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Céline Planche, Frédéric Tridon, Sandra Banson, Gregory Thompson, Marie Monier, Alessandro Battaglia, and Wolfram Wobrock

Abstract

A comparison between retrieved properties of the rain drop size distributions (DSDs) from multifrequency cloud radar observations and WRF Model results using either the Morrison or the Thompson bulk microphysics scheme is performed in order to evaluate the model’s ability to predict the rain microphysics. This comparison reveals discrepancies in the vertical profile of the rain DSDs for the stratiform region of the squall-line system observed on 12 June 2011 over Oklahoma. Based on numerical sensitivity analyses, this study addresses the bias at the top of the rain layer and the vertical evolution of the DSD properties (i.e., of D m and N0*). In this way, the Thompson scheme is used to explore the sensitivity to the melting process. Moreover, using the Thompson and Morrison schemes, the sensitivity of the DSD vertical evolution to different breakup and self-collection parameterizations is studied. Results show that the DSDs are strongly dependent on the representation of the melting process in the Thompson scheme. In the Morrison scheme, the simulations with more efficient breakup reproduce the DSD properties with better fidelity. This study highlights how the inaccuracies in simulated D m and N0* for both microphysics schemes can impact the evaporation rate, which is systematically underestimated in the model.

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W. J. Gutowski Jr, P. A. Ullrich, A. Hall, L. R. Leung, T. A. O’Brien, C. M. Patricola, R. W. Arritt, M. S. Bukovsky, K. V. Calvin, Z. Feng, A. D. Jones, G. J. Kooperman, E. Monier, M. S. Pritchard, S. C. Pryor, Y. Qian, A. M. Rhoades, A. F. Roberts, K. Sakaguchi, N. Urban, and C. Zarzycki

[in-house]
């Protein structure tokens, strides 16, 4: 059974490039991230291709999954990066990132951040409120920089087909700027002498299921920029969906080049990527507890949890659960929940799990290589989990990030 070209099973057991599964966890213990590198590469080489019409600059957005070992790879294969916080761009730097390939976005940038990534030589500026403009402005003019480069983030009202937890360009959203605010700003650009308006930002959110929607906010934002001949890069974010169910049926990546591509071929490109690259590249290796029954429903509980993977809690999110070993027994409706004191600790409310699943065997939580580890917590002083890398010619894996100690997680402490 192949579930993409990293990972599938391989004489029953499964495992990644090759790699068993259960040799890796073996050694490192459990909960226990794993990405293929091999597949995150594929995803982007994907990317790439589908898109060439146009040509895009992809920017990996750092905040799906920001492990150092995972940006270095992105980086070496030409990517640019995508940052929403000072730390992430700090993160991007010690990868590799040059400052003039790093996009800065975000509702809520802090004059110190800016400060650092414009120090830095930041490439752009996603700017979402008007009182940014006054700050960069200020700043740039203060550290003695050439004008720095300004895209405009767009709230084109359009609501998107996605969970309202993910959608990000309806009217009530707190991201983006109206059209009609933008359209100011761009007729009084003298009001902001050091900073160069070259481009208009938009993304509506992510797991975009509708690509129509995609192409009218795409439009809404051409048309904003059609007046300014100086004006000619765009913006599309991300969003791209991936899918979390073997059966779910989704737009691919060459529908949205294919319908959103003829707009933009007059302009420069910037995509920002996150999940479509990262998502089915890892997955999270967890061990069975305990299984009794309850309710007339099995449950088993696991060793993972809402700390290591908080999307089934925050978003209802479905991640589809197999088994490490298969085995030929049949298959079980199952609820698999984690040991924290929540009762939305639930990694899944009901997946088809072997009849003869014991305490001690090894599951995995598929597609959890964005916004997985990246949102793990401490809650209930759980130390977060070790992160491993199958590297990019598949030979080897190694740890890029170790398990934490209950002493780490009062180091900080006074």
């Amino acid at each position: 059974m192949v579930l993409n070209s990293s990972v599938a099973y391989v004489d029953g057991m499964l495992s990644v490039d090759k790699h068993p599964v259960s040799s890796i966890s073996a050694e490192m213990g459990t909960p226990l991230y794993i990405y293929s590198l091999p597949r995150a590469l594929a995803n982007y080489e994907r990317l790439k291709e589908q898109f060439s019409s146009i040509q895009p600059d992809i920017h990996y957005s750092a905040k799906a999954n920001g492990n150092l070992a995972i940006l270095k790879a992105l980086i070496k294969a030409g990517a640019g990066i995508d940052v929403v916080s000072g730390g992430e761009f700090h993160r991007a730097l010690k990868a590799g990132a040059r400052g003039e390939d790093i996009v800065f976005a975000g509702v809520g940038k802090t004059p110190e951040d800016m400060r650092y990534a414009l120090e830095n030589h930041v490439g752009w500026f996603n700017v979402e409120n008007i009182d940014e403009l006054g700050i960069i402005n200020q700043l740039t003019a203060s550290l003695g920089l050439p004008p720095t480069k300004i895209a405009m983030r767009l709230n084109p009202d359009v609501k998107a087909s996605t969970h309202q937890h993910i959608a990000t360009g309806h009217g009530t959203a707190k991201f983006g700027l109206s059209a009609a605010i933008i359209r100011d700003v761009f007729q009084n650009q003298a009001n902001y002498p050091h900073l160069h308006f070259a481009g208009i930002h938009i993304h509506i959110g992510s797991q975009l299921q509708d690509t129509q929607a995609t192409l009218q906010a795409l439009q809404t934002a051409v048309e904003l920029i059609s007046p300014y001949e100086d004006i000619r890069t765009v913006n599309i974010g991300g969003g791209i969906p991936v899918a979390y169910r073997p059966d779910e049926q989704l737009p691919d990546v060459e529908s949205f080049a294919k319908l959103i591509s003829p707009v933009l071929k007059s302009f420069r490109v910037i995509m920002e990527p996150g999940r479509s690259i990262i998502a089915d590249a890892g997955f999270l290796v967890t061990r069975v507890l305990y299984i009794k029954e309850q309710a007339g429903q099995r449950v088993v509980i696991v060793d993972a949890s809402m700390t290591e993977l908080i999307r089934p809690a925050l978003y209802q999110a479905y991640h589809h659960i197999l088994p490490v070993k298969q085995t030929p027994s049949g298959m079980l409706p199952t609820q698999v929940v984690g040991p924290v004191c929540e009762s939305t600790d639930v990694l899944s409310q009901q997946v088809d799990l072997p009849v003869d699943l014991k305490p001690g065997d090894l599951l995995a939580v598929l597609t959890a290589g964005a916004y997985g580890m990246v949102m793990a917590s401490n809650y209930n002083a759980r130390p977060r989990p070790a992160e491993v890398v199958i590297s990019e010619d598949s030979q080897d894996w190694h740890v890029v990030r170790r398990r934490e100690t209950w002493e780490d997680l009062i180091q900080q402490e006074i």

ABSTRACT

Regional climate modeling addresses our need to understand and simulate climatic processes and phenomena unresolved in global models. This paper highlights examples of current approaches to and innovative uses of regional climate modeling that deepen understanding of the climate system. High-resolution models are generally more skillful in simulating extremes, such as heavy precipitation, strong winds, and severe storms. In addition, research has shown that fine-scale features such as mountains, coastlines, lakes, irrigation, land use, and urban heat islands can substantially influence a region’s climate and its response to changing forcings. Regional climate simulations explicitly simulating convection are now being performed, providing an opportunity to illuminate new physical behavior that previously was represented by parameterizations with large uncertainties. Regional and global models are both advancing toward higher resolution, as computational capacity increases. However, the resolution and ensemble size necessary to produce a sufficient statistical sample of these processes in global models has proven too costly for contemporary supercomputing systems. Regional climate models are thus indispensable tools that complement global models for understanding physical processes governing regional climate variability and change. The deeper understanding of regional climate processes also benefits stakeholders and policymakers who need physically robust, high-resolution climate information to guide societal responses to changing climate. Key scientific questions that will continue to require regional climate models, and opportunities are emerging for addressing those questions.